ROSEMARIE'S BABY; She has remained silent about her love for Robert Lindsay but now Rosemarie Ford tells Angela Hagan why she wants to settle down and have children; ROLF'S AMAZING WORLD OF ANIMALS; SUNDAY BBC1 6.45pm.
She's just admitted she plans to have a baby with the man she's blissfully in love with - actor Robert Lindsay. For the last four years since she started dating the handsome Citizen Smith star she's avoided talking about their relationship.
And the reasons the couple have opted for such a low public profile are simple.
Robert left his lover of 15 years - actress Diana Weston - four years ago for Rosemarie in a blaze of publicity which threatened to leave her goody goody image in tatters.
To make matters worse Diana, who found fame in The Upper Hand, was left to not only pick up the pieces of her own life but that of their daughter Sydney, now aged ten.
Rosemarie shifts her position and smiles nervously. "My whole outlook on life has changed quite a lot," she says, her cheeks slightly reddening.
"I'm not as ambitious as I used to be. My personal life now comes way before my career and it has done for some time.
"I really do want children, I love them, although I don't know how many I'll have."
At 36, Rosemarie, who returns to the screens this weekend as a roving reporter on Rolf's Amazing World Of Animals, knows that her biological clock is ticking.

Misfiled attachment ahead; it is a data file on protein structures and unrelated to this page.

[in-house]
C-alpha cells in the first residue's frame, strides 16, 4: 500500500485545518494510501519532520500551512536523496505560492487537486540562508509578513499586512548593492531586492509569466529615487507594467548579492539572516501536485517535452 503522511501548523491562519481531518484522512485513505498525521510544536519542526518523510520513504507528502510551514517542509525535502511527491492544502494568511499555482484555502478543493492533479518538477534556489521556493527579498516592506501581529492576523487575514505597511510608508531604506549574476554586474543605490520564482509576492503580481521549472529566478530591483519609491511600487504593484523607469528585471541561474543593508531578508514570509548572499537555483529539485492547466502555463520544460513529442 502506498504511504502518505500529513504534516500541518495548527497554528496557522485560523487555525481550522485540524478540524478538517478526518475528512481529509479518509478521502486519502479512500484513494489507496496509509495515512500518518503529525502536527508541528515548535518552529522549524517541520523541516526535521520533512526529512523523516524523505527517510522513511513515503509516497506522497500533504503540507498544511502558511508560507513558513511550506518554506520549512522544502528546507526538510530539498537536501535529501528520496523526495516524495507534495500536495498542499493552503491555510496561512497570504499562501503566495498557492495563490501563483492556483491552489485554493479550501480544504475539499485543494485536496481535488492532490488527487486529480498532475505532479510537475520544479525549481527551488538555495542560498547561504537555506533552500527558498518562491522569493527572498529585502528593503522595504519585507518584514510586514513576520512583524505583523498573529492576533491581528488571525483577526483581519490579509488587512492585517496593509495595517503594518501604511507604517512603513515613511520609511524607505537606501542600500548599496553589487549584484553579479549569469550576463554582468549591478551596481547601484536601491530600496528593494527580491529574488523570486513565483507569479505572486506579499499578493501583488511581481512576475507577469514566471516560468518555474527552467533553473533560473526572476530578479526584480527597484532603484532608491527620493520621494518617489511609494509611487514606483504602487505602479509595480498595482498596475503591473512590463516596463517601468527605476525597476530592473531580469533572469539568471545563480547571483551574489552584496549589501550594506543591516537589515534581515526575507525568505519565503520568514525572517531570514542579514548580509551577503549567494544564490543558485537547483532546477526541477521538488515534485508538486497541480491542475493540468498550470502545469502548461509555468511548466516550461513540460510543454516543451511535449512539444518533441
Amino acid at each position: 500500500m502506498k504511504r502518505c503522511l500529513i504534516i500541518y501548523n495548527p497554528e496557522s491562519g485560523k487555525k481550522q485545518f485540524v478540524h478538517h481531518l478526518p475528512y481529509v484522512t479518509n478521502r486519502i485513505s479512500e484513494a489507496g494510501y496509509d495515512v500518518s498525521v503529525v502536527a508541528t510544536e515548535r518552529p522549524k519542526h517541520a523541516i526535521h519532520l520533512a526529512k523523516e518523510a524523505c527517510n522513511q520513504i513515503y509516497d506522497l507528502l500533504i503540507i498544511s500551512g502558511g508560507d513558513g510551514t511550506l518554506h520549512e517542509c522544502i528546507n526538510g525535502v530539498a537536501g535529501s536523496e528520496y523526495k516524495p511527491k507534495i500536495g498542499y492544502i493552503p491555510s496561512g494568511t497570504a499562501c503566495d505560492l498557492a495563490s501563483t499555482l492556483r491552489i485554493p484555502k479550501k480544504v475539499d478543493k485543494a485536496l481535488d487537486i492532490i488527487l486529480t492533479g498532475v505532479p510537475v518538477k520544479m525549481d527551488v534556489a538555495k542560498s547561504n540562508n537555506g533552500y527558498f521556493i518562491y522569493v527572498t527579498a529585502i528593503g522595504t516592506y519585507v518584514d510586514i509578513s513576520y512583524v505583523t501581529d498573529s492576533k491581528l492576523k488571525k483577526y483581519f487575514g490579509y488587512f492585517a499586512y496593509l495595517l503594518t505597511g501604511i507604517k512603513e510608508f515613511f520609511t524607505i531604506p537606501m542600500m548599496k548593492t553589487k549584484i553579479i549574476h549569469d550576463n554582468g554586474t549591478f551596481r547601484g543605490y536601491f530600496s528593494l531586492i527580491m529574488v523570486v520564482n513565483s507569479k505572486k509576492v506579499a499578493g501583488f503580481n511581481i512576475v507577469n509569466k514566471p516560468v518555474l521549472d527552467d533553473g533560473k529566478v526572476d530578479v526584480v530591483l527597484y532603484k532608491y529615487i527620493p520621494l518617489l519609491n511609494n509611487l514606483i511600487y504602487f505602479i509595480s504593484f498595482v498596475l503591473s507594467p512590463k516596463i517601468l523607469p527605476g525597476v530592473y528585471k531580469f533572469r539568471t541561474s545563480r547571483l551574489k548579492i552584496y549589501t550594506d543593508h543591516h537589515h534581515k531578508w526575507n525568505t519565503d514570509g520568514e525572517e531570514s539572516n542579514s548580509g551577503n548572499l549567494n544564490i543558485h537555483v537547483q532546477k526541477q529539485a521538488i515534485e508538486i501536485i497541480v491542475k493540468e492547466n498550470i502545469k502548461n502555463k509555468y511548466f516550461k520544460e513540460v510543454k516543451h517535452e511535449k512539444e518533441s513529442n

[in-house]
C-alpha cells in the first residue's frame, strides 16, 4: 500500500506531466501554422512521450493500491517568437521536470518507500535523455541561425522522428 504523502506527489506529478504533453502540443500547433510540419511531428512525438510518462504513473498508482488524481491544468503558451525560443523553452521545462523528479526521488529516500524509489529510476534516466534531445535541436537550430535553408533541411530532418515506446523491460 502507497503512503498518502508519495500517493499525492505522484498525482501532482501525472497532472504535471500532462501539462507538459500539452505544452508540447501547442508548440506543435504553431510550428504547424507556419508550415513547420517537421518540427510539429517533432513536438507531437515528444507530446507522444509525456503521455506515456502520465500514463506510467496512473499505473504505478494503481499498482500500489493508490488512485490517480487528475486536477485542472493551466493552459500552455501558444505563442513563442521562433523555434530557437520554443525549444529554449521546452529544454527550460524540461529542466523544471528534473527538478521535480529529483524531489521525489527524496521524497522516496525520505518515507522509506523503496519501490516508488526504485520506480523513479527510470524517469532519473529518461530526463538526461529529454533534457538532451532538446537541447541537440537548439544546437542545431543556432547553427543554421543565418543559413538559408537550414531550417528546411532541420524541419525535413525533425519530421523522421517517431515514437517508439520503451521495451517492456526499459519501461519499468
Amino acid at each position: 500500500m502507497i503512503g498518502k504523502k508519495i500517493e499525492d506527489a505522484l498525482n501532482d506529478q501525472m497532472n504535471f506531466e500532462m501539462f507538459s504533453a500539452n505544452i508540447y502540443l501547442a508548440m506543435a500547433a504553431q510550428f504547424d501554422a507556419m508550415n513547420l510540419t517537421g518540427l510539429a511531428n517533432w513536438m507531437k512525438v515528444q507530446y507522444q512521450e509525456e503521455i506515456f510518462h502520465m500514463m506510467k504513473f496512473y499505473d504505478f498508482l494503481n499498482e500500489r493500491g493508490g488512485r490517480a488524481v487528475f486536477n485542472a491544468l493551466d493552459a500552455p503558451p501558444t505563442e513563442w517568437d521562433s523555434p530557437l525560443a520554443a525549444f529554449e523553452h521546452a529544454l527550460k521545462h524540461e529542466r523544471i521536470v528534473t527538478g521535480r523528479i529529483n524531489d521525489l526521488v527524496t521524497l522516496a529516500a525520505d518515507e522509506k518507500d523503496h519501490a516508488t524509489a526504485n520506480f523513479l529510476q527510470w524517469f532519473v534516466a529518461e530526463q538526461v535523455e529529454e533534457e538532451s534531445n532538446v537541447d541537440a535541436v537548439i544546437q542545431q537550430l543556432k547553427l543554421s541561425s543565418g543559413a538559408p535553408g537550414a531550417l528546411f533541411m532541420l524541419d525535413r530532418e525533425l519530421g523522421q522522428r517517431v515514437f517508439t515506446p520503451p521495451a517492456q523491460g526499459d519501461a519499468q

"I'm not quite sure when it will happen but yes, I am aware it has to be quite soon. Having children and my dogs and my lovely home is really what I want right now, it's very important to me."
The couple first met in 1986 when Robert, now 47, was appearing alongside Rosemarie on stage in Me And My Girl. Despite his commitments at home their friendship blossomed into romance when they bumped into each other later at a party.
Robert, who was once married to Cheryl Hall, his screen girlfriend in Citizen Smith, then shook the world of showbiz when he walked out on what everyone thought was a rock-solid union to be with the leggy Come Dancing presenter.
It was, as are all showbiz splits, a messy affair. Since then Diana, who lives with their daughter in west London, has made the occasional barbed comment about her child's father.
She once accused Robert of being unfaithful throughout their relationship and recently said, "The only people I meet now are actors, and I'm never going to have another one of them, that's for sure. They don't stop talking about themselves."
With all this in mind, Rosemarie is extra careful to never mention Robert by name. At the most she stretches to saying "we". One thing she loves to talk about, though, is the beautiful mansion the couple share in a sleepy Buckinghamshire village where they lead what can only be described as an idyllic existence.
Their two dogs Chelsea, a scary-looking mastiff who, she insists, is a real softie, and Dodger, a cross-breed, are quite clearly the apples of their eyes.
Rosemarie glows with pride when she talks about the endless phonecalls from amused neighbours to say that Dodger has once again escaped into a nearby garden.
"We really have hours of fun with them, they're so loving and rewarding, they're just like children really.
"I love my home, it's my sanctuary and when I'm away I miss it a lot."